Barren County Boys-The Orphans And Yanks In The
by Ronald L. Burgess
Redlands Fortnightly Club Meeting # 1821
February 2, 2012
The Scots-Irish were no strangers to strife and struggle, including violence and war. Long before they populated the fringes of colonial America, as a buffer to the more established British immigrants, from the natives and French, they had fought the Romans on Hadrian’s wall, Long shanks, and later the Irish when moved forcibly to that new island to protestantize the Irish Catholics.
As emigrants, they pushed out the frontier into Kentucky following the Revolutionary War, they fought and removed Indians, succeeded from Virginia to form their own state, were isolated and self sufficient in the War of 1812, and by the election of 1860, still had the grit and zeal for a fight; but only as a last resort.
When Lincoln was elected in November of 1860, unlike South Carolina, Kentucky had a split personality of sorts. [Slide 2] As Senator John J. Crittenden saw it: there were three Kentuckys. In the north, along the Ohio River where men like Henry Clay had left a strong allegiance to the Union. The second, “great, sound, conservative, central heart of the Commonwealth, are for the union and constitution--the whole flag, every stripe & star in its place.” “The third Kentucky, was along her southern border and sprinkled around the state: they felt as southerners, and avowed secession, should it come to that.” Two of these counties were right on the Tennessee boarder, Monroe and Barren Counties, small farm country and little populated. The largest city was Nashville, Tennessee, just 60 miles southeast.
Following South Carolina’s secession in December 20th, 1860, Kentucky Governor Beriah Magoffin, met with southern commissioners in Frankfort, to urge Kentucky to join them. Magoffin had already started military activities sometime before the election, reactivating the old state guard of 1858. Clay’s bluegrass supporters argued for a Union stance, while Crittenden lobbied hard to be neutral. Most Kentuckians did not favor secession, yet most did not favor forceful coercion to stay in the Union either.
Barren County was like the state, divided on the issue as well. Most supported the south; but some, the north. As the events developed in 1861, the county had increasingly bold differences.
The Concord Church, established in the early 1800’s by noted evangelist John Mulkey, was characteristic of the small churches throughout southern Barren County and Monroe County. Generally, a mile or two apart in the rural rolling hills, each church served perhaps 20 families. The closest rail line was in Glasgow, 15 miles to the north, so transport consisted of horse, foot and in summer and winter, wagons with a team. The church was the center of activity, a place for Sunday afternoon picnics, socials and preaching.
One Sunday afternoon, the preacher of Concord made some supporting comments regarding the southern secessionists. He was interrupted and jeered by the congregation and the service ended in a near riot. A liberal church for the day and area, it had at least two Negro women as regular members. Strained relations between the two factions were extended to the next week when male members brought pistols to church the following Sunday. Fearing impropriety, they placed their weapons under the church floor.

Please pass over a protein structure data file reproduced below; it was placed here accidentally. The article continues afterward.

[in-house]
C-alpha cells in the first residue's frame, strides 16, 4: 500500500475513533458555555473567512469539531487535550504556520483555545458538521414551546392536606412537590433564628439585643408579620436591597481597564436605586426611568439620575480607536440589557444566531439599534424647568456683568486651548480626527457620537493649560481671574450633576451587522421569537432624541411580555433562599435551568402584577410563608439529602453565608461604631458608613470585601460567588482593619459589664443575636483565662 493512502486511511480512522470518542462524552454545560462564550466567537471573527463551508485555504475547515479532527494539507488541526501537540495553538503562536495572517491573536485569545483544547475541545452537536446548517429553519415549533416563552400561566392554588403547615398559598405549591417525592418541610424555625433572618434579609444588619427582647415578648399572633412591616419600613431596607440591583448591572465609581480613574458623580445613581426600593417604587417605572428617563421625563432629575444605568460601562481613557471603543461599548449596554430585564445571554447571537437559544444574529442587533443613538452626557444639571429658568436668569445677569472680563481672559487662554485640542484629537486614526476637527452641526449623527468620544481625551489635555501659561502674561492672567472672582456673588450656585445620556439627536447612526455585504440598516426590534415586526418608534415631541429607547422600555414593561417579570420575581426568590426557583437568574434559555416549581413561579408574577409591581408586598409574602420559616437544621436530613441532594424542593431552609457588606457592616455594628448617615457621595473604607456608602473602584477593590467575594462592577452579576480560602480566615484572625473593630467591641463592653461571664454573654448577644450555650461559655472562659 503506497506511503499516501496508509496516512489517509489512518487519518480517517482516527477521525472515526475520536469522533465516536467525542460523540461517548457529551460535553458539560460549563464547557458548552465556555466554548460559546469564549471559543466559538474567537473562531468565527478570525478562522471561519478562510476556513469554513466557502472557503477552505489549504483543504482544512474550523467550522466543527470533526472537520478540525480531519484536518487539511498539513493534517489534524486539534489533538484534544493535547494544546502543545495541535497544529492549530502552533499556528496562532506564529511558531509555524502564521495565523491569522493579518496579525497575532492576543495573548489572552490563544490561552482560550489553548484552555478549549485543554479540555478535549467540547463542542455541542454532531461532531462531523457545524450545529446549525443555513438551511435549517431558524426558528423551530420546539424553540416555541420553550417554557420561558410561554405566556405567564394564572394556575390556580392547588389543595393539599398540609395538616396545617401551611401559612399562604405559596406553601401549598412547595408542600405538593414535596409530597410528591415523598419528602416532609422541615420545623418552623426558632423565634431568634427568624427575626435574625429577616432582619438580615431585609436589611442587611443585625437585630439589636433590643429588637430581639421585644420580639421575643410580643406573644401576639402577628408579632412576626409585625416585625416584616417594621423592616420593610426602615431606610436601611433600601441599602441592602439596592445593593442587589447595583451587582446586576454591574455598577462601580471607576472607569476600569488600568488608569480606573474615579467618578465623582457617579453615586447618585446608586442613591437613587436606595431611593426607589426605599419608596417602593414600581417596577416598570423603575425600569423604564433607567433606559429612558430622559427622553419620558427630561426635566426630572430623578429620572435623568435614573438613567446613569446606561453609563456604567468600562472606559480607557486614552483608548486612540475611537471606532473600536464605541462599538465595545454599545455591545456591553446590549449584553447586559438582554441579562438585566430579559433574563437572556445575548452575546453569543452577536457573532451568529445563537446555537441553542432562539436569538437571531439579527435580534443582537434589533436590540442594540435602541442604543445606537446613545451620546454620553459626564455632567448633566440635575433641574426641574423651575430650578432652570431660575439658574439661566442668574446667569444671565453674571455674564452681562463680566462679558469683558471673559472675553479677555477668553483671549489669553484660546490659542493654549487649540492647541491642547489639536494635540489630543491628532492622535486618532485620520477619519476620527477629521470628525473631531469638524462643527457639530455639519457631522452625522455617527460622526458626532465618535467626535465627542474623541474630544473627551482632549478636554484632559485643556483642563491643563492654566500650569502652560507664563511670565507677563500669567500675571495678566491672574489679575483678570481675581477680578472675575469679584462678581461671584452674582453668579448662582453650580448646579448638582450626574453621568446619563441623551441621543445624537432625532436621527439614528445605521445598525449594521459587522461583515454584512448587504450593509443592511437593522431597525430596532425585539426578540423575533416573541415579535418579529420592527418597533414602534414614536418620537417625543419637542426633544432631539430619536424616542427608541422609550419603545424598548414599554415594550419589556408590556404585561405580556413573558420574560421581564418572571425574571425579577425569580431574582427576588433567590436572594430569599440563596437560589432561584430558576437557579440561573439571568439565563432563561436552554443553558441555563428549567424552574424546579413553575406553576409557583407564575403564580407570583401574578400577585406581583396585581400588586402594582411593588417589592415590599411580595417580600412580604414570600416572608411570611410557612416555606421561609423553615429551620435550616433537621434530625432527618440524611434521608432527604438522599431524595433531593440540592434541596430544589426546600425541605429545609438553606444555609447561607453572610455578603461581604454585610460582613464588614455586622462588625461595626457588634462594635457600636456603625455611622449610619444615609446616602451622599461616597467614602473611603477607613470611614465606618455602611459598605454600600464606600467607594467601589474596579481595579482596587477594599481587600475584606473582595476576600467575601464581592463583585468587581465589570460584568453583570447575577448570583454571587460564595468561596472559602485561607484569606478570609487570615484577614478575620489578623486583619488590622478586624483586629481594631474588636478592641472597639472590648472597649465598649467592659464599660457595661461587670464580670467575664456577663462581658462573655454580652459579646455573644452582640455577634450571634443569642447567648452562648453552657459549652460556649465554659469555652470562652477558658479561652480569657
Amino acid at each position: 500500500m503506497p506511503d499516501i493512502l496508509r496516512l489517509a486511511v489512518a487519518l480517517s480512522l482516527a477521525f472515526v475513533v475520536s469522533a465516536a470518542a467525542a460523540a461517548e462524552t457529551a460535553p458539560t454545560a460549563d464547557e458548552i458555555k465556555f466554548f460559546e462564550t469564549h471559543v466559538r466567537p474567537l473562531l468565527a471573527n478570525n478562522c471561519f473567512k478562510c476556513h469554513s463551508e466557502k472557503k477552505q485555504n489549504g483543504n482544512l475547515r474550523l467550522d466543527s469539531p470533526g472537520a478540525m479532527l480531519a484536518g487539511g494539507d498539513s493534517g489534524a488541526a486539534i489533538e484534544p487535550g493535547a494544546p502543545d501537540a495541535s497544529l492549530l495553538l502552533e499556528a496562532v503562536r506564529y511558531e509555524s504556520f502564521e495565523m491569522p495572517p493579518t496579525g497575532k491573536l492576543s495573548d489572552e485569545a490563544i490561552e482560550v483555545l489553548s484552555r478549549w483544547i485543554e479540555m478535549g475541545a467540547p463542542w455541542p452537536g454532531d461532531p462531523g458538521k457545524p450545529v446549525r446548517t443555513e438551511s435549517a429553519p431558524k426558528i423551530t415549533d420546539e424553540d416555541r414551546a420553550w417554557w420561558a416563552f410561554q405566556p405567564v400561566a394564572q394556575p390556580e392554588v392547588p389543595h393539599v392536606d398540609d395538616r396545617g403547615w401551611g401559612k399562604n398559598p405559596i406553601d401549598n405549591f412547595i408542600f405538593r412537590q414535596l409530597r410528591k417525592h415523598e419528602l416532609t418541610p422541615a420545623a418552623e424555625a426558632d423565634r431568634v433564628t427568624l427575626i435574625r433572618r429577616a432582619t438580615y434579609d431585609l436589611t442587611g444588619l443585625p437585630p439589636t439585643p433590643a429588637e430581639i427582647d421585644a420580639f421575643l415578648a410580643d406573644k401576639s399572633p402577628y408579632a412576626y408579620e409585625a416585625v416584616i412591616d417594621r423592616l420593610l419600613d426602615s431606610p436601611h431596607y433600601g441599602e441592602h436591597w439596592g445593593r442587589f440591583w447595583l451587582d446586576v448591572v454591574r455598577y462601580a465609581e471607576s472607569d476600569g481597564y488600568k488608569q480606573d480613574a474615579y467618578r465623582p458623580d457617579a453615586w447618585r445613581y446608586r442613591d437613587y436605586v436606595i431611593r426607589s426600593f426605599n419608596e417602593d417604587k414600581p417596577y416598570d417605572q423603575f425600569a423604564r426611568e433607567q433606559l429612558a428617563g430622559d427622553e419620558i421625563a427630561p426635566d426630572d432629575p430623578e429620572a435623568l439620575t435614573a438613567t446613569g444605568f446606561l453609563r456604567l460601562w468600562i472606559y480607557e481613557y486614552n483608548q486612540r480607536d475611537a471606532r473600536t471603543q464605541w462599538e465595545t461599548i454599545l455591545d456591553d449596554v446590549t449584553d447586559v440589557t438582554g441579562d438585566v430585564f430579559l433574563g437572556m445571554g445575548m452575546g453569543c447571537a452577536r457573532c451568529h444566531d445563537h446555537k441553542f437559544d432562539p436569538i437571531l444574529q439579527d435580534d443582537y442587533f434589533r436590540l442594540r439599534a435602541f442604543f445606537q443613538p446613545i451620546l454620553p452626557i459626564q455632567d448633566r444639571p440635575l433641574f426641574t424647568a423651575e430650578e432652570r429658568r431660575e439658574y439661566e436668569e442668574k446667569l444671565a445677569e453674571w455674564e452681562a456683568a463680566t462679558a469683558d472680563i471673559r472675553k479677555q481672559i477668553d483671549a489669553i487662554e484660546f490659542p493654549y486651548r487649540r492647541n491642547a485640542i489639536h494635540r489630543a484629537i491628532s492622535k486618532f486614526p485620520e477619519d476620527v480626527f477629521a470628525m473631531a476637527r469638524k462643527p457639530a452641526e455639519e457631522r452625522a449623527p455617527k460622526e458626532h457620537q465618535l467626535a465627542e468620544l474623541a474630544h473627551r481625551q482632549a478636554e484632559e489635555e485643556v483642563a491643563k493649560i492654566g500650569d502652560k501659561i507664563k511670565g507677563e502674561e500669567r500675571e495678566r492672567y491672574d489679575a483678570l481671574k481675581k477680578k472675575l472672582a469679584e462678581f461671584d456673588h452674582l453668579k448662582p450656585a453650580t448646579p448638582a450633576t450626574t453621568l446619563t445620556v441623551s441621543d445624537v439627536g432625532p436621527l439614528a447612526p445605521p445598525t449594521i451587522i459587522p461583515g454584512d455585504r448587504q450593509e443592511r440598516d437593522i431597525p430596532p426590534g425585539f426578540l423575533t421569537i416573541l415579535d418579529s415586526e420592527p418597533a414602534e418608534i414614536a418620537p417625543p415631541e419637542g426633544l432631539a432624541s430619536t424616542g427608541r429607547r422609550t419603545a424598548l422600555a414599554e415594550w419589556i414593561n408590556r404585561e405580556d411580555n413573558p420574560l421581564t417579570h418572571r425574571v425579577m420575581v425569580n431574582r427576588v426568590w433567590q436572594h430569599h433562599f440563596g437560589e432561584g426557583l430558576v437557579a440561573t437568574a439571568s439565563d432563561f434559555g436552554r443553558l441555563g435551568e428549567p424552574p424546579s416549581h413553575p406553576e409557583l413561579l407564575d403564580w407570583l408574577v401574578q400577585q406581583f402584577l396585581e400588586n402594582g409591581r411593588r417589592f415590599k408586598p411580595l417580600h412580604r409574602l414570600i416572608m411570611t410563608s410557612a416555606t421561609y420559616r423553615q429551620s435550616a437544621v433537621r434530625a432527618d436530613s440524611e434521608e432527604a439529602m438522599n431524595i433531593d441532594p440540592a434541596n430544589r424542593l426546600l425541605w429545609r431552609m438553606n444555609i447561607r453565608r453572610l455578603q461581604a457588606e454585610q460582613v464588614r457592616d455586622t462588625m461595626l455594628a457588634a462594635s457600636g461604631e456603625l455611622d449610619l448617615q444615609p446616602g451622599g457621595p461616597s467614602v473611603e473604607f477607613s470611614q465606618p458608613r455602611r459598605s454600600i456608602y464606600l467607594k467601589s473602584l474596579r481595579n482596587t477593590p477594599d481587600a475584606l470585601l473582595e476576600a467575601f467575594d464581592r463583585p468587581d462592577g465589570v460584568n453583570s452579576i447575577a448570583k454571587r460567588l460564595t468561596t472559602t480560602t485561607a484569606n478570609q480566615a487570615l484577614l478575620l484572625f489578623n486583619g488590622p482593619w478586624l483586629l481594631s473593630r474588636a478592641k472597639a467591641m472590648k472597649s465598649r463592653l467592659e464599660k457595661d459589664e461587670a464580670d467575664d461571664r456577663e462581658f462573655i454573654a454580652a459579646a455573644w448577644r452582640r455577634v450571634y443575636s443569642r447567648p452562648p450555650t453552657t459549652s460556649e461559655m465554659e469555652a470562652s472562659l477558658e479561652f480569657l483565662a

The church council met to settle the issue; “By motion and second, a motion was [brought forward] to throw the political disunion out the door and have nothing to do with it.” But they would have nothing of the motion, and struck it down unanimously. The pastor was removed and a previous pastor Oliver Burgess was his replacement. His brother was Sperril Burgess.
Tempers flared in the sparsely populated County, at least one murder is documented, but not solved. One night, a killer simply knocked on the door and shot the occupant as the fire light located his victim in the darkness.
Governor Magoffin called for a State Guard to be formed for protection from outside invaders. All men from 18 to 45 were to register. Lincoln called for 15,000 troops for the North, to which Magofin replied, “Kentucky will furnish no troops for the wicked purpose of subduing her sister Southern States.” This opened up the criticism that the governor was really building an army for the South. While the state legislators affirmed Magffin’s refusal to send troops, the Federal faction managed to slow appropriations for the militia. An arms race developed; Lincoln guns were smuggled from the North, while Magoffin himself was actually in contact with the Secretary of War of the newly formed Confederate States of America.
[Slide 5] In Barren County, units were: The Barren County Musket men, with Captain W.W. Bagby, the Glasgow Guards, Captain Joseph Nuckols, and the Rocky Hill Guard, Captain P.P. Barclay. These guards did lots of parading through Glasgow and other smaller towns in the county, but they marched for Kentucky, neither the North nor the South, as the state struggled under Crittenden to stay neutral. But debate continued to heat up as 1961 turned to spring. The neutrals were the idealistic of the factions, thinking that somehow they could endure through the rhetoric; but as real troops gathered on each side of the state, they also saw that they would have to defend two borders against two invaders. The pro-Union politicians in Lexington managed to expel Magoffin due to his Southern sympathies and reversed the position to pro-Union.
[slide 5 b]In Barren County, the three militias quickly took sides. Lead by Captain Joseph Nuckols, the Glasgow Guards were outfitted in gray and armed at his personal expense. At one point Nuckols Guard actually unfurled the Confederate colors and marched under them that spring. Some left the unit for Virginia, and others left with sympathies to the North by spring. The lawmakers in Frankfurt now provided for the formation of a second militia army to be called the Home Guard. Soon rival guards paraded in the same towns, one to the “Star Spangled Banner” the other to “Dixie” and “Bonnie Blue Flag”.